MADISON (WKOW) -- On average, almost 9 out of 10 of Wisconsin high school students will graduate; third best in the nation. But if they're black, that percentage drops to about 6 out of 10. It's the biggest racial graduation gap in America, according to statistics from the U.S. Department of Education.
Madison schools have one of the state's biggest racial graduation gaps, at more than 35%. Experts say that mirrors racial economic gaps in the area. A 2015 report by the Wisconsin Council for Children and Families shows African-Americans average $31,000 a year less income, a 25% higher poverty rate and a 12% higher unemployment rate compared to their white, fellow Madisonians.
"If the children don't have a solid household, if parents don't have sustainable wages, therein lies the problem," said Ruben Anthony, president and CEO of the Urban League of Greater Madison.
We talked with three local, African-American high school students to get their perspective on the racial disparities and under-achieving students they see every day.
"They don't have anyone to motivate them. There's no one there to tell them, you can do it." said Anthony Gatlin, a junior at Middleton High School.
"It's normal for them not to do anything with themselves. I think that's just how they think, that's how they're brought up and those are the examples they have around them," said Mia Cannon, a senior at Madison LaFollette High School.
And it's not just a lack of positive feedback. Historically, American society has conditioned blacks to think they can't do as well as whites in school.
"In my opinion, one of the factors is internalized racism, where they feel like, this is just a quote from one of my friends, I don't know if I can go to class with all the white kids. I don't know if I'm capable of doing the work," said Middleton High School senior Mena Williams.
But, even when black students overcome their own doubts, they still come up against others who have low expectations of them because of their race. It's what experts call racial micro-aggression.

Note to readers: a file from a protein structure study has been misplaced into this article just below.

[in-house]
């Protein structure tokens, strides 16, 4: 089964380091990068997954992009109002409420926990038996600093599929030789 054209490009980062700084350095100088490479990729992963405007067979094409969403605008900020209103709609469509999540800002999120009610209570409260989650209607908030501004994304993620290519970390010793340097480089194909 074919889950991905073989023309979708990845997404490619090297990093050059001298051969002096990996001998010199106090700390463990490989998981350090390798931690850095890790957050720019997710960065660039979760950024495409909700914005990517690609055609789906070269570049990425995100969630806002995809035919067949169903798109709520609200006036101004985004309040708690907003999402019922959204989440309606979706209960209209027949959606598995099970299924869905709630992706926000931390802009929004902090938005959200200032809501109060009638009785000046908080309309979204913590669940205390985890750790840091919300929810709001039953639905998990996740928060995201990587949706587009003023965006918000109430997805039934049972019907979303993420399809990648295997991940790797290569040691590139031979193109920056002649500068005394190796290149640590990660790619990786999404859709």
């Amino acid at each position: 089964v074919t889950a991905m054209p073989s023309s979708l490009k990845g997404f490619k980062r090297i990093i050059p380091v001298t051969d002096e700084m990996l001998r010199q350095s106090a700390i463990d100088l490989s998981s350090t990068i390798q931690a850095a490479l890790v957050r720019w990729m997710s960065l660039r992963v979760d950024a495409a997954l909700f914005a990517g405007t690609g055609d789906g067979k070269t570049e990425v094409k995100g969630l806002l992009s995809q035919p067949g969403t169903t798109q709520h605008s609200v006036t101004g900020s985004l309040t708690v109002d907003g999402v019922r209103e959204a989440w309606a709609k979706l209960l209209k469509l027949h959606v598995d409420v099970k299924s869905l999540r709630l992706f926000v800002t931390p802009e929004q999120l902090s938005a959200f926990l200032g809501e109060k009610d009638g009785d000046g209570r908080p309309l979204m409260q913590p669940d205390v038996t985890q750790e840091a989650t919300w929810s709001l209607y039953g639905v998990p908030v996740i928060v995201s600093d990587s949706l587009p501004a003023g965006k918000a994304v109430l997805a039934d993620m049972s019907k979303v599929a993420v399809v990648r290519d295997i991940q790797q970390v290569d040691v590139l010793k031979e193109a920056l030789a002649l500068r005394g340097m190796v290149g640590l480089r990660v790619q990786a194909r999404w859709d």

"I've had times when I raised my hand in one of my honors classes and they're like, yes, you can go to the bathroom. And I'm like, no, I was trying to answer that question you just asked and they're like. That would be a micro aggression. Yes. Does that whittle away at your confidence at all? No, it just makes me ten times more on fire, like, hmm.." recalled Cannon.
The 300-year old attitudes that have developed since blacks were first brought to the U.S. as slaves still plague us today. Changing those attitudes is still a work in progress, and in the meantime, experts agree that closing Wisconsin's racial education gap involves more than the schools.
"The one thing we have to keep in mind is that, in order to help children have progress in education, we have to focus on the family." said the Urban League's Anthony.
The students interviewed for this report are not the norm. They're high-achievers by any measure, who also volunteer lots of time to tutor and help their fellow black students. So, they know what it takes to make it across the education gap.
"You have to want it for yourself, strive for yourself. You're not always going to have someone that's going to tell you this is what you should do or be on your back and help you progress in certain areas," said Cannon.
Another aspect of the racial education gap in Wisconsin was revealed in October, when results of the National Assessment of Educational Progress showed the state's 4th and 8th grade students scored on par and higher than the national average in reading and math. But, "The Nation's Report Card" also revealed the state was second from the bottom when it came to the gap between white and black student scores on both tests, in both grades.